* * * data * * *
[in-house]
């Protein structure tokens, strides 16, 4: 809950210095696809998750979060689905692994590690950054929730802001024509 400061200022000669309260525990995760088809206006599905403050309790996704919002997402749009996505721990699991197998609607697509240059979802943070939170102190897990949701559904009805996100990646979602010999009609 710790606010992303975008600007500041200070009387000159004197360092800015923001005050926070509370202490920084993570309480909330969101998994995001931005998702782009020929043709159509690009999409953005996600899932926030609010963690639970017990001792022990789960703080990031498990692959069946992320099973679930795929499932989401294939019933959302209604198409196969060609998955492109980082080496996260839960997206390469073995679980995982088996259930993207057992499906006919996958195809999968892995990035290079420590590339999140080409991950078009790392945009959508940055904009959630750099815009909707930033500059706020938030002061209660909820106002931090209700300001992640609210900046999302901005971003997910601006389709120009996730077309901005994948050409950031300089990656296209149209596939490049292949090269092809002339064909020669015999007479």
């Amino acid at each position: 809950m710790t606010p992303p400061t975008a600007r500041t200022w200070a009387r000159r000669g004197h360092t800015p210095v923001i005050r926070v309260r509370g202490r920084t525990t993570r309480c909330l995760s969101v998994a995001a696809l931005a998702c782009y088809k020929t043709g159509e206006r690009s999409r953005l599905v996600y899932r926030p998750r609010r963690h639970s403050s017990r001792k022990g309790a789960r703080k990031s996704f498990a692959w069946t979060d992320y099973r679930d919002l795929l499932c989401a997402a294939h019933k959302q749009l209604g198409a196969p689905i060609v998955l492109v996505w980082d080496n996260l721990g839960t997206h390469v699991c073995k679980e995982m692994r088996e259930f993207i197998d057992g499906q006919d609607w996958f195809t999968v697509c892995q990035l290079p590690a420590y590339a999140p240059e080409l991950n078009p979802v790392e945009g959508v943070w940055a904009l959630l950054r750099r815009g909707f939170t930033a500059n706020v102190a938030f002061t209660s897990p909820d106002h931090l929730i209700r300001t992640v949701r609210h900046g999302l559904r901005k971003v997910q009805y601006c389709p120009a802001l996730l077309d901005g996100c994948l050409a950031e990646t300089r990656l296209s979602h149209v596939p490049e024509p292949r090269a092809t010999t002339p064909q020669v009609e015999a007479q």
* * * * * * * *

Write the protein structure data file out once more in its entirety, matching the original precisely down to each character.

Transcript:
[in-house]
């Protein structure tokens, strides 16, 4: 809950210095696809998750979060689905692994590690950054929730802001024509 400061200022000669309260525990995760088809206006599905403050309790996704919002997402749009996505721990699991197998609607697509240059979802943070939170102190897990949701559904009805996100990646979602010999009609 710790606010992303975008600007500041200070009387000159004197360092800015923001005050926070509370202490920084993570309480909330969101998994995001931005998702782009020929043709159509690009999409953005996600899932926030609010963690639970017990001792022990789960703080990031498990692959069946992320099973679930795929499932989401294939019933959302209604198409196969060609998955492109980082080496996260839960997206390469073995679980995982088996259930993207057992499906006919996958195809999968892995990035290079420590590339999140080409991950078009790392945009959508940055904009959630750099815009909707930033500059706020938030002061209660909820106002931090209700300001992640609210900046999302901005971003997910601006389709120009996730077309901005994948050409950031300089990656296209149209596939490049292949090269092809002339064909020669015999007479």
């Amino acid at each position: 809950m710790t606010p992303p400061t975008a600007r500041t200022w200070a009387r000159r000669g004197h360092t800015p210095v923001i005050r926070v309260r509370g202490r920084t525990t993570r309480c909330l995760s969101v998994a995001a696809l931005a998702c782009y088809k020929t043709g159509e206006r690009s999409r953005l599905v996600y899932r926030p998750r609010r963690h639970s403050s017990r001792k022990g309790a789960r703080k990031s996704f498990a692959w069946t979060d992320y099973r679930d919002l795929l499932c989401a997402a294939h019933k959302q749009l209604g198409a196969p689905i060609v998955l492109v996505w980082d080496n996260l721990g839960t997206h390469v699991c073995k679980e995982m692994r088996e259930f993207i197998d057992g499906q006919d609607w996958f195809t999968v697509c892995q990035l290079p590690a420590y590339a999140p240059e080409l991950n078009p979802v790392e945009g959508v943070w940055a904009l959630l950054r750099r815009g909707f939170t930033a500059n706020v102190a938030f002061t209660s897990p909820d106002h931090l929730i209700r300001t992640v949701r609210h900046g999302l559904r901005k971003v997910q009805y601006c389709p120009a802001l996730l077309d901005g996100c994948l050409a950031e990646t300089r990656l296209s979602h149209v596939p490049e024509p292949r090269a092809t010999t002339p064909q020669v009609e015999a007479q």